China is awash with tantalising, taste-bud-tickling cuisine, each region, and often each city, owning its own unique sumptuous flavour. For serious wow factor, prepare your taste buds for a fresh adventure on this gastronomic tour of China
Racing towards the future, yet inextricably linked to its past, Chinas capital is a unique combination of the ancient and the contemporary. Beijing is also a foodies heaven and dining out is a key part of social culture among Beijingers; the many different dishes and restaurants you will encounter in this city will reveal the sheer joy locals take in eating. In the Chinese north, wheat is the staple, as opposed to rice, so you will find many more dishes which include pancakes, noodles, steamed buns and dumplings here. But the epitome of Beijing cuisine is the highly esteemed imperial dish of Peking Duck, and if you had just one dish to try whilst in the capital this would be it. Thin crispy skin, and succulent roast meat, served with an array of sauces and accompaniments, this simple dish is a delicious classic among Chinese food.
In 2010 Chengdu was named a UNESCO City of Gastronomy, and with restaurants and street vendors serving up mouth-watering dishes and snacks on every street, its hardly surprising. Being capital of the Sichuan province, naturally the hot and spicy Sichuanese cooking technique reigns supreme. Renowned dishes such as Kung Pao chicken, Sichuan hotpot and tea smoked duck are the main specialities. But first-hand experience of this fiery cuisine is essential, re-creating it outside of China is a struggle. For example, when making the classic mapo tofu (spicy bean curd) only in northeast China can you get the specific organic beans which produce the most fresh and tender tofu; the exact peppercorns needed can only be harvested in Hanyuan County in the southwest of Sichuan, as they are known for their lasting taste; the soul of Sichuan cuisine, the broad bean paste, should only be from Pixian country. But even beyond this trio of core ingredients, there are still 20 more to begin to adequately produce a delicious dish of mapo tofu. This is a place where food is taken seriously and made to perfection.
A show-stopping skyline, a dynamic cultural landscape, a dizzying array of glitzy malls and side-street boutiques and a legendary kitchen. Hong Kong has long been an entrepôt between east and west, and so is restaurateur to the world. One of the worlds top culinary capitals, there are rumoured to be over 60,000 restaurants meaning that you can eat out three meals a day for ten years and never eat at the same restaurant twice. Cantonese, Sichuanese, Japanese or French, so deep is the citys love of food and so broad its culinary profile, whatever your gastronomic desires are, Hong Kong will be able to satisfy them. Whether you head for a steaming bowl of Cantonese wonton noodles, freshly steamed dim sum or the artistic creations of the latest Michelin starred chef, the city worships the God of Cookery and each kitchen has its own culinary demon.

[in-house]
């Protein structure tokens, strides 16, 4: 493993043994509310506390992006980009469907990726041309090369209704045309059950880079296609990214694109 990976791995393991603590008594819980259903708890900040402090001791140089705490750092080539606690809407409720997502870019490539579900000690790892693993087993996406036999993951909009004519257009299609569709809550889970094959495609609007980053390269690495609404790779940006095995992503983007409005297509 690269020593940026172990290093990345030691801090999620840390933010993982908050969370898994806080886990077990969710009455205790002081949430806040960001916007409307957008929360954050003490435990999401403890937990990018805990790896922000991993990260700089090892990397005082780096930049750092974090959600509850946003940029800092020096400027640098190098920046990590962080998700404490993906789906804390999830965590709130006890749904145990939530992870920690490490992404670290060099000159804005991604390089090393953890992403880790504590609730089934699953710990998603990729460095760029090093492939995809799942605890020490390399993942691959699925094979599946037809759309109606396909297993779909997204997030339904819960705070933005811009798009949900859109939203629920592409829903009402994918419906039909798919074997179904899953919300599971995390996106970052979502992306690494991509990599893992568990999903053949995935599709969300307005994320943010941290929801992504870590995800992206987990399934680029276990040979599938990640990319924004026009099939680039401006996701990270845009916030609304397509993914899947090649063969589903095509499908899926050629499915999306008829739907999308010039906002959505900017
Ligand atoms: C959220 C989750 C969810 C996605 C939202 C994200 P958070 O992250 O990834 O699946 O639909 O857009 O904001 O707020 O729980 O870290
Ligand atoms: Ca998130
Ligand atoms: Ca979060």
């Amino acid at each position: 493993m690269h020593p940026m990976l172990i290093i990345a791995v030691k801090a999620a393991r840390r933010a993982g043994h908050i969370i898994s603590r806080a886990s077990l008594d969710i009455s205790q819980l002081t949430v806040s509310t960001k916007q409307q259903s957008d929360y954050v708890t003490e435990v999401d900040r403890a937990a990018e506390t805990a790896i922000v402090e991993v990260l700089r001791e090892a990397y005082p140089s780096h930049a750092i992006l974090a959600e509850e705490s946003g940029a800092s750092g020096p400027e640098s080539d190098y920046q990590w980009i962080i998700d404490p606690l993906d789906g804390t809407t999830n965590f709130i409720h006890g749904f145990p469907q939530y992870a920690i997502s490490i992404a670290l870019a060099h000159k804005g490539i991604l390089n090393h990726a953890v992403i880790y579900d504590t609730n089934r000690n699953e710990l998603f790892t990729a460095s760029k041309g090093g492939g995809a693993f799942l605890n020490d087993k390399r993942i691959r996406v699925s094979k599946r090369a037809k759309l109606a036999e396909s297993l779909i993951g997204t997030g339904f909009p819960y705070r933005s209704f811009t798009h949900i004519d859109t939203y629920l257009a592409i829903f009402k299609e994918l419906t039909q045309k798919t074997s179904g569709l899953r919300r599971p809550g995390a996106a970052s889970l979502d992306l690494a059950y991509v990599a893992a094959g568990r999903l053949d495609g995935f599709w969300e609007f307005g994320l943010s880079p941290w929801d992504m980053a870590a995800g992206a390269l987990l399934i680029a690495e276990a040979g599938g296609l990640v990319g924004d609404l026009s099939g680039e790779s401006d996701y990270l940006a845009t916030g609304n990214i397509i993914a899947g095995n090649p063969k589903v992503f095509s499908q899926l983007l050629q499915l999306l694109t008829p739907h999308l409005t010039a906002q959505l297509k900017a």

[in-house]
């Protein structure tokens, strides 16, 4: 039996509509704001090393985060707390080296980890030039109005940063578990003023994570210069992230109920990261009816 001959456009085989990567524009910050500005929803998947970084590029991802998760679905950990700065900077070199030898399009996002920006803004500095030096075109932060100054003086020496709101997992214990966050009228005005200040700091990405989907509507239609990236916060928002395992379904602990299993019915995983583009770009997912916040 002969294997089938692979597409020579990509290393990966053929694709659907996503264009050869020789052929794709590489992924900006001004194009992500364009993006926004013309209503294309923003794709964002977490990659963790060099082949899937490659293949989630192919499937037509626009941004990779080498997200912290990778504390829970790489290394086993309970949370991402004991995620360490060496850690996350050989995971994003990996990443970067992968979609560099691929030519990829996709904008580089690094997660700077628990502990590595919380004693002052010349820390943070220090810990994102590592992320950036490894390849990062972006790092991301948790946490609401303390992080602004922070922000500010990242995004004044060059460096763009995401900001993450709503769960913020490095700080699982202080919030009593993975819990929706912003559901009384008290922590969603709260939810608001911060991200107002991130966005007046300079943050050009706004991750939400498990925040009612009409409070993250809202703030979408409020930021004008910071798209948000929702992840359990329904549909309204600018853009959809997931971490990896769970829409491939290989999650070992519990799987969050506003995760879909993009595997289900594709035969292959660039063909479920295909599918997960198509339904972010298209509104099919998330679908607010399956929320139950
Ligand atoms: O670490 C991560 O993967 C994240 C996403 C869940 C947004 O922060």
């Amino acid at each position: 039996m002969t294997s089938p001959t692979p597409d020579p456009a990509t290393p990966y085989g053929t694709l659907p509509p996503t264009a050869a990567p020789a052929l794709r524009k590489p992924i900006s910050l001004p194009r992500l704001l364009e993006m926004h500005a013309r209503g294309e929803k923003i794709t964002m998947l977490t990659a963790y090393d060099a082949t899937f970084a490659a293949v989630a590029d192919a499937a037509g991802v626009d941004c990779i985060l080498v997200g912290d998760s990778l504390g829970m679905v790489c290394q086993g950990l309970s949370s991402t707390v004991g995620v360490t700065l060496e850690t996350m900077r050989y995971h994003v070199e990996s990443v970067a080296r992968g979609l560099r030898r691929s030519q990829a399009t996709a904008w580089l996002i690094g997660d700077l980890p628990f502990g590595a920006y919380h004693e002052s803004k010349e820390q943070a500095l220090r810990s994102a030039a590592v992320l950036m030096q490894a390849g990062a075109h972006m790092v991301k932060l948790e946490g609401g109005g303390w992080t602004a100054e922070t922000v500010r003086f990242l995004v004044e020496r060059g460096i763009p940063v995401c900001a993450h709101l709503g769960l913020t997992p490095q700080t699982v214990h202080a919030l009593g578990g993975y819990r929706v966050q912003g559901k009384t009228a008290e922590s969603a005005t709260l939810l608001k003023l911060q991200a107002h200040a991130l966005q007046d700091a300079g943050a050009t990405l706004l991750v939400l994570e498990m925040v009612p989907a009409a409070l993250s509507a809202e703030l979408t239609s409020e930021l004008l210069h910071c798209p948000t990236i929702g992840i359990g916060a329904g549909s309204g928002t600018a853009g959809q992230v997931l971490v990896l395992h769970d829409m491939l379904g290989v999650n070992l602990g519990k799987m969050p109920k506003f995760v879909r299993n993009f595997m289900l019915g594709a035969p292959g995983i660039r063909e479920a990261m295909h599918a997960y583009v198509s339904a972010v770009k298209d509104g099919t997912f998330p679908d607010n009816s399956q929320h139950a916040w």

Dreamy West Lake panoramas, lush green hills and delicately manicured gardens, Hangzhou is one idyllic city. Immortalised by poets and emperors alike, the city has intoxicated the imagination of China for centuries. Its no wonder that the cuisine then mirrors this classical and serene Chinese image. Characterised by its light flavours, pretty presentation and delicate preparation methods, Hangzhou produces sumptuous dishes that are crisp, tender, light and fresh. The city is renowned for using fresh seasonal ingredients, freshwater fish and fresh seafood. Unique local dishes include West Lake fish in sweet and sour sauce, shelled shrimp with Dragon Well Tea (a local tea grown in the mountainous region of Longjing), West Lake water shield soup and dongpo pork. These light local delicacies are certainly a treat for the taste buds to behold.
James Jayasundera is Founder and Managing Director of Ampersand Travel.
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